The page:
Ben Carson: We’re ‘closer’ to end of days

1 min

Republican presidential candidate Ben Carson says the world could be approaching its end — but we may be able to change course.

When Carson was asked by journalist Sharyl Attkisson if he believed the “end of days” was near, he said, “You could guess that we are getting closer to that.”

“You do have people who have a belief system that sees this apocalyptic phenomena occurring and that they are a part of it, who would not hesitate to use nuclear weapons if they gained possession of them,” Carson told Attkisson, a former CBS News reporter.

She followed up by asking if the end times could be avoided or whether it is prophesied.

Carson said he would always choose to believe the situation can be improved.

“I think we have a chance to certainly do everything we can to ameliorate the situation,” Carson said. “I would always be shooting for peace. I wouldn’t just take a fatalist view of things.”

The retired neurosurgeon also mentioned his Christian faith and membership in the 7th Day Adventist Church.

Carson said he believes strongly “in godly principles of loving your fellow man, caring about your neighbor, developing God-given talents to the utmost so that you become valuable to the people around you.”

He reiterated his position that elements of Islam such as Sharia Law are incompatible with the American Constitution because it “subjugates women in a pretty substantial way” and punishes by death acts of “adultery and homosexuality.”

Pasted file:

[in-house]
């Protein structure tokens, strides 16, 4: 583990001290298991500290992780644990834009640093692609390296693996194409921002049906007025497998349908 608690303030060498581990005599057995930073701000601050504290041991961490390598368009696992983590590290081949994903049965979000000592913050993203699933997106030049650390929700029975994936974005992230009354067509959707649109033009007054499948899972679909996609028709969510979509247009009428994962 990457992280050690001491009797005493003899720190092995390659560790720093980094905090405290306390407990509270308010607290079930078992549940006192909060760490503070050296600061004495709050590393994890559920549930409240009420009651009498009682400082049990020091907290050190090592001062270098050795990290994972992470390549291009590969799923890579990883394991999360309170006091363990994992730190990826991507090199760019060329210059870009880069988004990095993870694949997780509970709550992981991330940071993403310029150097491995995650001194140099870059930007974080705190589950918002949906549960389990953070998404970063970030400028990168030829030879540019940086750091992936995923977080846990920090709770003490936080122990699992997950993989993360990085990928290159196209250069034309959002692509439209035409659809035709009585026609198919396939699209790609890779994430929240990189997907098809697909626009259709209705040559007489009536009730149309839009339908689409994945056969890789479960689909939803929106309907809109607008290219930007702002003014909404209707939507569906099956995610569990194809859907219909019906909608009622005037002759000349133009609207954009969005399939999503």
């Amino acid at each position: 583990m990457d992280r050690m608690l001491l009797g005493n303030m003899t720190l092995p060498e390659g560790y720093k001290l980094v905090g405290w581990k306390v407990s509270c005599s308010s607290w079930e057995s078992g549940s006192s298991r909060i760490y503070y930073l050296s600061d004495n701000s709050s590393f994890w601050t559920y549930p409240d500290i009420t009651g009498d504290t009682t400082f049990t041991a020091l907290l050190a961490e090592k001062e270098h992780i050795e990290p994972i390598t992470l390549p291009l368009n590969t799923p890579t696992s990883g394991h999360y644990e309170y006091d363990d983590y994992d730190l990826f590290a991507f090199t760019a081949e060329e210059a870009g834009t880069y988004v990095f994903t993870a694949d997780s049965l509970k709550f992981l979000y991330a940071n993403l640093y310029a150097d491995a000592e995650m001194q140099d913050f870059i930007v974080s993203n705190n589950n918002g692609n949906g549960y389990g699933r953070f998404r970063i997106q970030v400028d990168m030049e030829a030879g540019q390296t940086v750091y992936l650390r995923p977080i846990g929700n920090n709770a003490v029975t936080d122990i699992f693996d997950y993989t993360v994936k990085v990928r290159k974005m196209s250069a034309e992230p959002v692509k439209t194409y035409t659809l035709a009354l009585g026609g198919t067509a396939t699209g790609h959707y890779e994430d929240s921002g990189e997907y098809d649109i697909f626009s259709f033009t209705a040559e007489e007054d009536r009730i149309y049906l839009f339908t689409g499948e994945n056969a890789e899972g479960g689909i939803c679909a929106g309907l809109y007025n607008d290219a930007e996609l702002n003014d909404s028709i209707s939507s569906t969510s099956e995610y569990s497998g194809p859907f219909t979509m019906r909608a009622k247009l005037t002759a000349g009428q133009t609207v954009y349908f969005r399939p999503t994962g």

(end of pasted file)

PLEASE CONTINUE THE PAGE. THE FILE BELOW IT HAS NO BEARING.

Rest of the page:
Attkisson asked Carson about the fact that more Muslim refugees in Syria have been granted Visas compared to Christians in Syria. Catholic News Agency reported that over 900 Muslims from Syria have been granted asylum compared to about 20 Christians, she said.

“I don’t think our policies make a whole lot of sense,” declared Carson. “Why would you bring them into a country that they are dedicated to destroy?”

On the issue of separation of church and state, Carson said “there should be a line drawn” while also noting “there shouldn’t be a Constitutional reason why a person can’t live a public life of faith.”

“I want people to see me as an honest person, a person who is actually willing to express what they believe” Carson told The Hill. “The way I look at it, if people don’t like that, I’d rather not be in office. I don’t want to be in office under false pretenses, just saying things people want to hear so I can get elected.”

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